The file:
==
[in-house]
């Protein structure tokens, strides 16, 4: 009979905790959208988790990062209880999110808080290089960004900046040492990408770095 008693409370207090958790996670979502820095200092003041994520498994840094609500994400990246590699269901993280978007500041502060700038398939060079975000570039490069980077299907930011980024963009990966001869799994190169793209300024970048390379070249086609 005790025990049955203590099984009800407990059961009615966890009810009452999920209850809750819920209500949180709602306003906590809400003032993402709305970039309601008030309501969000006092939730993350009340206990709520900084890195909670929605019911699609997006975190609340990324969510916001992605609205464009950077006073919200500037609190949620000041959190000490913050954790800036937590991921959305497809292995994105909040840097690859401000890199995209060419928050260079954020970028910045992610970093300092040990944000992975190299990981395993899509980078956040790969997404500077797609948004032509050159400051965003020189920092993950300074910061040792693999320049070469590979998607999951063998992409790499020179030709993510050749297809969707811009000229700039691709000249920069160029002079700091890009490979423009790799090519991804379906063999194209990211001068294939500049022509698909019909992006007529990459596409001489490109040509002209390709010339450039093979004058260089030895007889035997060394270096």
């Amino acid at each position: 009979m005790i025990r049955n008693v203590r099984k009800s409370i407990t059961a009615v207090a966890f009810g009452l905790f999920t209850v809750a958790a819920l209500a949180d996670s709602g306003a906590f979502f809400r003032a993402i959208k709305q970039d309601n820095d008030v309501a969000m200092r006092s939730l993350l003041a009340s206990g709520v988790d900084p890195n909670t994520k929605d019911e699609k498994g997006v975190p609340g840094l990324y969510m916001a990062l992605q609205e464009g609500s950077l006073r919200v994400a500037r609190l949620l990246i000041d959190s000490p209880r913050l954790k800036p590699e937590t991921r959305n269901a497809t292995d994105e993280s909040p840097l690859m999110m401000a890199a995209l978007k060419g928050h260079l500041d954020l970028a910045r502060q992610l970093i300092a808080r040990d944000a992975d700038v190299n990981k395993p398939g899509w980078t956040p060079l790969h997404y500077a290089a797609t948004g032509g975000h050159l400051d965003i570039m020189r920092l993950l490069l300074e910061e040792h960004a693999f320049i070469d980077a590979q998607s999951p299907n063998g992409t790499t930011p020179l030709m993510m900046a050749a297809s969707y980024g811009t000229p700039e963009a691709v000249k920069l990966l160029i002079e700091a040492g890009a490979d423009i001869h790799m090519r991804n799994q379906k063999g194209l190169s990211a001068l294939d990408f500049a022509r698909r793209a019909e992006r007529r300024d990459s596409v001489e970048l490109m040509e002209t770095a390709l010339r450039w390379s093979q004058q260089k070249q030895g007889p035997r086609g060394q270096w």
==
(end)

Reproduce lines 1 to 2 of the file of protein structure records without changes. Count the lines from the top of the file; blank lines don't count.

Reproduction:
[in-house]
């Protein structure tokens, strides 16, 4: 009979905790959208988790990062209880999110808080290089960004900046040492990408770095 008693409370207090958790996670979502820095200092003041994520498994840094609500994400990246590699269901993280978007500041502060700038398939060079975000570039490069980077299907930011980024963009990966001869799994190169793209300024970048390379070249086609 005790025990049955203590099984009800407990059961009615966890009810009452999920209850809750819920209500949180709602306003906590809400003032993402709305970039309601008030309501969000006092939730993350009340206990709520900084890195909670929605019911699609997006975190609340990324969510916001992605609205464009950077006073919200500037609190949620000041959190000490913050954790800036937590991921959305497809292995994105909040840097690859401000890199995209060419928050260079954020970028910045992610970093300092040990944000992975190299990981395993899509980078956040790969997404500077797609948004032509050159400051965003020189920092993950300074910061040792693999320049070469590979998607999951063998992409790499020179030709993510050749297809969707811009000229700039691709000249920069160029002079700091890009490979423009790799090519991804379906063999194209990211001068294939500049022509698909019909992006007529990459596409001489490109040509002209390709010339450039093979004058260089030895007889035997060394270096």